Tuesday, September 27, 2011


By Pete DeLuca

With football season in full swing and baseball’s postseason rapidly approaching; I - like millions of fans worldwide – remain glued to ESPN for constant highlights, news, and updates. And whether it is the Coors Light Cold Hard Facts or the Chevrolet Clubhouse, I find myself willing to sit through any poorly named segment in order to get information about my favorite team – regardless of SportsCenter relentless product placement.

But just when I thought I was wise to all the Gatorade Ultimate Highlights and Bud Light Top Ten Plays segments – ESPN throws a curve ball and begins airing this commercial:

Wait… What is Grantland? I saw a Subway logo in there, and Dove soap one too… but what is Grantland?! Thirty seconds and I was hooked. I caved. I ran to my computer, opened up Explorer, and typed in “grantland.com” so fast that I misspelled it twice.

Turns out, Grantland.com is a new website launched by ESPN columnist Bill Simmons. The site provides a new take on sports journalism – articles written in a narrative format aimed at connecting sports to broader cultural trends. Simmons, as well as a collection of other talented writers, cover everything from Fantasy Football to Brad Pitt’s Moneyball Oscar Odds. I spent a few minutes on the site before closing my lap top and moving on.

ESPN launched Grantland.com as a new, innovative way to present sports news. But, the marketing of the site breaks from their norm. For a channel whose lineup includes such shows as “College GameDay Built by The Home Depot” and the “GMC Post Game Show”, it was intriguing to see such a subtle advertising. And it worked. It’s a lesson that thousands of advertisers can learn from.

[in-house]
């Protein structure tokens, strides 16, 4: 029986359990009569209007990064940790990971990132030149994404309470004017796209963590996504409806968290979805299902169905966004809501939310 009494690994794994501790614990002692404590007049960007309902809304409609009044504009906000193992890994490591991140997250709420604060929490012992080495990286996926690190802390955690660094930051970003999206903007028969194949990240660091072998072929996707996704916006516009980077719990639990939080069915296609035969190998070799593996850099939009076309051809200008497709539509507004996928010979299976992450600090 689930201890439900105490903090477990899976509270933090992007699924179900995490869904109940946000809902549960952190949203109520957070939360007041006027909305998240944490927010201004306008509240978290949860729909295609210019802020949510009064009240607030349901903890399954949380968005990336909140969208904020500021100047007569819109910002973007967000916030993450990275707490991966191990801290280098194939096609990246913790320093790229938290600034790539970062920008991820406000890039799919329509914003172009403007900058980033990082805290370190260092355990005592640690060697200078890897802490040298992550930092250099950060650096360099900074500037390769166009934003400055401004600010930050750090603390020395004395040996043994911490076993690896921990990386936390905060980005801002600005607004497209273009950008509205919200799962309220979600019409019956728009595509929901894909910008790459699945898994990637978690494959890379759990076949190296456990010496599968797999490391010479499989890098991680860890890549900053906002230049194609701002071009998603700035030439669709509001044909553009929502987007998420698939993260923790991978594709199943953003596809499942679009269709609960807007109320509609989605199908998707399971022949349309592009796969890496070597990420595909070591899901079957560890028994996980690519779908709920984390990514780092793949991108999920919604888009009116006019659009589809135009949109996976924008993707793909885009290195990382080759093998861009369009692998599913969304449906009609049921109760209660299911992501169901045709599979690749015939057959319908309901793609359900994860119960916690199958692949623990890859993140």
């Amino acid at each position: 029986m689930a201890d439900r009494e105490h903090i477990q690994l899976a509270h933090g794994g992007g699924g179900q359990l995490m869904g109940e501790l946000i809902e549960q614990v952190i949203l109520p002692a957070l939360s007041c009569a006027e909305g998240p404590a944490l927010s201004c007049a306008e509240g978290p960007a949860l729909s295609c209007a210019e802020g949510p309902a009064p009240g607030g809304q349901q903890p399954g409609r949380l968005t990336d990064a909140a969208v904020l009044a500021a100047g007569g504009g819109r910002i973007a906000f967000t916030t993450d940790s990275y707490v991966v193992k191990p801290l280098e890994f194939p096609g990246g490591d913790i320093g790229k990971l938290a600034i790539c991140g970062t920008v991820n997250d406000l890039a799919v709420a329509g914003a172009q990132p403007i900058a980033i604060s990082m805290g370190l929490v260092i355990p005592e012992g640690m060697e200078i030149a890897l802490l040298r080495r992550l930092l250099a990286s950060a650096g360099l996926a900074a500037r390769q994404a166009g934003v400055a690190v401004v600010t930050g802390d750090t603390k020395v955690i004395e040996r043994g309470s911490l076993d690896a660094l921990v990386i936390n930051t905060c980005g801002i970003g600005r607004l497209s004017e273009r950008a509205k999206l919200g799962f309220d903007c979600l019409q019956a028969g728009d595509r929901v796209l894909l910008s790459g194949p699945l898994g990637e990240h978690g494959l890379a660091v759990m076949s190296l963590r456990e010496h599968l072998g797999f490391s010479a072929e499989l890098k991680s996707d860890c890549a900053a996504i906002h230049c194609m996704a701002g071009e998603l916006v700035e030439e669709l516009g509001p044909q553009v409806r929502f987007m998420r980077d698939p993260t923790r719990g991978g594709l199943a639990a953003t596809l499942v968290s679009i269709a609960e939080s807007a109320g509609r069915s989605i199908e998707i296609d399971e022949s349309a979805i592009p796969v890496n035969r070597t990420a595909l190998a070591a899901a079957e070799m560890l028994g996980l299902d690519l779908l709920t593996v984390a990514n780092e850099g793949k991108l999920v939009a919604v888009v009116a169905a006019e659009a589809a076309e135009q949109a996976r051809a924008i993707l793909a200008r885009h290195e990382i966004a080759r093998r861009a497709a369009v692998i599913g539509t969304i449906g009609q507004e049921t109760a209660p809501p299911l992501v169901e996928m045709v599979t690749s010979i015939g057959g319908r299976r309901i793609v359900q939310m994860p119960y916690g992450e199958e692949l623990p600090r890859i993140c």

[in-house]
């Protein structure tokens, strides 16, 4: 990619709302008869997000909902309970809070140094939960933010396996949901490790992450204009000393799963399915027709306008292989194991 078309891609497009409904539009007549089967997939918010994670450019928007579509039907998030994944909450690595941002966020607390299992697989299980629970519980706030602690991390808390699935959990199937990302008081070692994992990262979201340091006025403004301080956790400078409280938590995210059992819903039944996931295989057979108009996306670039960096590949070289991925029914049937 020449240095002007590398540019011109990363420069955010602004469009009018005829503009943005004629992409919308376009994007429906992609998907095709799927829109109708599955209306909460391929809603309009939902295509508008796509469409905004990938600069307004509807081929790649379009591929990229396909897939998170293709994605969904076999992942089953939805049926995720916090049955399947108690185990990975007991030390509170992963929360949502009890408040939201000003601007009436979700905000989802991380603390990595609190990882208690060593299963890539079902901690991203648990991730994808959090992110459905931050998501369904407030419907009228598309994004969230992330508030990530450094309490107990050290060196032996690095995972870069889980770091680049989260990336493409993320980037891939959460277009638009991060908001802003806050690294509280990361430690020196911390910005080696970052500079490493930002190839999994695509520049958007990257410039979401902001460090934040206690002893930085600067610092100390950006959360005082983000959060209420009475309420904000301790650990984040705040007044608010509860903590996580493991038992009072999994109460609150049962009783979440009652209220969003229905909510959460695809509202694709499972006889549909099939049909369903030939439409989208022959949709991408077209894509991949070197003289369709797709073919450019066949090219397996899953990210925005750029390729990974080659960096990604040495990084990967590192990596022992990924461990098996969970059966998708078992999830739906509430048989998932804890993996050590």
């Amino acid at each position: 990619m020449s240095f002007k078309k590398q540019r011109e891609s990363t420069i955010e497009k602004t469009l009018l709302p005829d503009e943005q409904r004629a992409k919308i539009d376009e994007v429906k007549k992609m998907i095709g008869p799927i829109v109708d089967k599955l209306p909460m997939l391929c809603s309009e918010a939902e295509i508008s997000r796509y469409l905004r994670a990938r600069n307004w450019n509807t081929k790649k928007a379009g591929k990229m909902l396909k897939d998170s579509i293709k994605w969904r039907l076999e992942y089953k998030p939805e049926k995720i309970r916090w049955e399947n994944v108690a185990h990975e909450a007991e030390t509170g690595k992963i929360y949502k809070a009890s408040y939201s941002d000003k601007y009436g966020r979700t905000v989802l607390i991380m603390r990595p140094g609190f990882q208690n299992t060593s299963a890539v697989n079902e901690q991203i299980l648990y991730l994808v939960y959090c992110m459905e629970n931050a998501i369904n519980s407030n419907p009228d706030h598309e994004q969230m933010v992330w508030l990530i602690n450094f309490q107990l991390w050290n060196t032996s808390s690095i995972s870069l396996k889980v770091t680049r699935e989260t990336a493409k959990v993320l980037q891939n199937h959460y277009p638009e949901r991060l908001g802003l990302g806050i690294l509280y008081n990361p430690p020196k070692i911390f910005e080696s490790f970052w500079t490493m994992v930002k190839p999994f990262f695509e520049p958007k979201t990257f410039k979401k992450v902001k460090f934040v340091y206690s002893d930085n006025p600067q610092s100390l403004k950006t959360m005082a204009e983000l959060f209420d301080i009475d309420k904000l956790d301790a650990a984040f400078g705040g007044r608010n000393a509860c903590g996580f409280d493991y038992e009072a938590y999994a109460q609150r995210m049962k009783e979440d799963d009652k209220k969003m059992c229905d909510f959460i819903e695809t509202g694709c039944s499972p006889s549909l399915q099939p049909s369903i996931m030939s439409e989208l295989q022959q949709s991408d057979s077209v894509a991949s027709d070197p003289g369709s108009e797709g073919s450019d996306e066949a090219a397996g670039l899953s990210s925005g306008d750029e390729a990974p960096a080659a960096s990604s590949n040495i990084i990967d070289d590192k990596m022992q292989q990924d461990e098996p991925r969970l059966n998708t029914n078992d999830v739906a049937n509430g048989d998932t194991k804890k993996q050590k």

Pete DeLuca is the Manager of Creative Services at Maroon PR.  Contact him at Pete@MaroonPR.com.

Thursday, September 22, 2011

Too Big a Target?

By Jennifer Schiller

Want to cause a massive crash of your online shopping system? Offer one of the most high-end fashion labels at bargain prices. That’s what happened to mega-everything-retailer Target last week when it offered a line designed by uber-chic Italian brand Missoni.

Just minutes after launch the site crashed due to high volume and many of those who waited anxiously were left without the pieces they had coveted since the collaboration was announced. Stores too were left dismantled only hours after opening.

Now, the Associated Press is reporting that many of the customers who thought they had purchased one of the line’s many items - from clothing to house wares - are experiencing delays with shipping or having orders canceled. Many of those dissatisfied shunned brand loyalty and taken to social media outlets to protest and encourage others to no longer shop at Target or Target.com.

This was not Target’s first major label collaboration, having worked with industry giants like Jean Paul Gauliter and popular Liberty of London in the past. But this time Target’s PR folks did such a phenomenal job drumming up unparalleled levels of anticipation the tech world could not keep up, leading to the problems facing the giant now.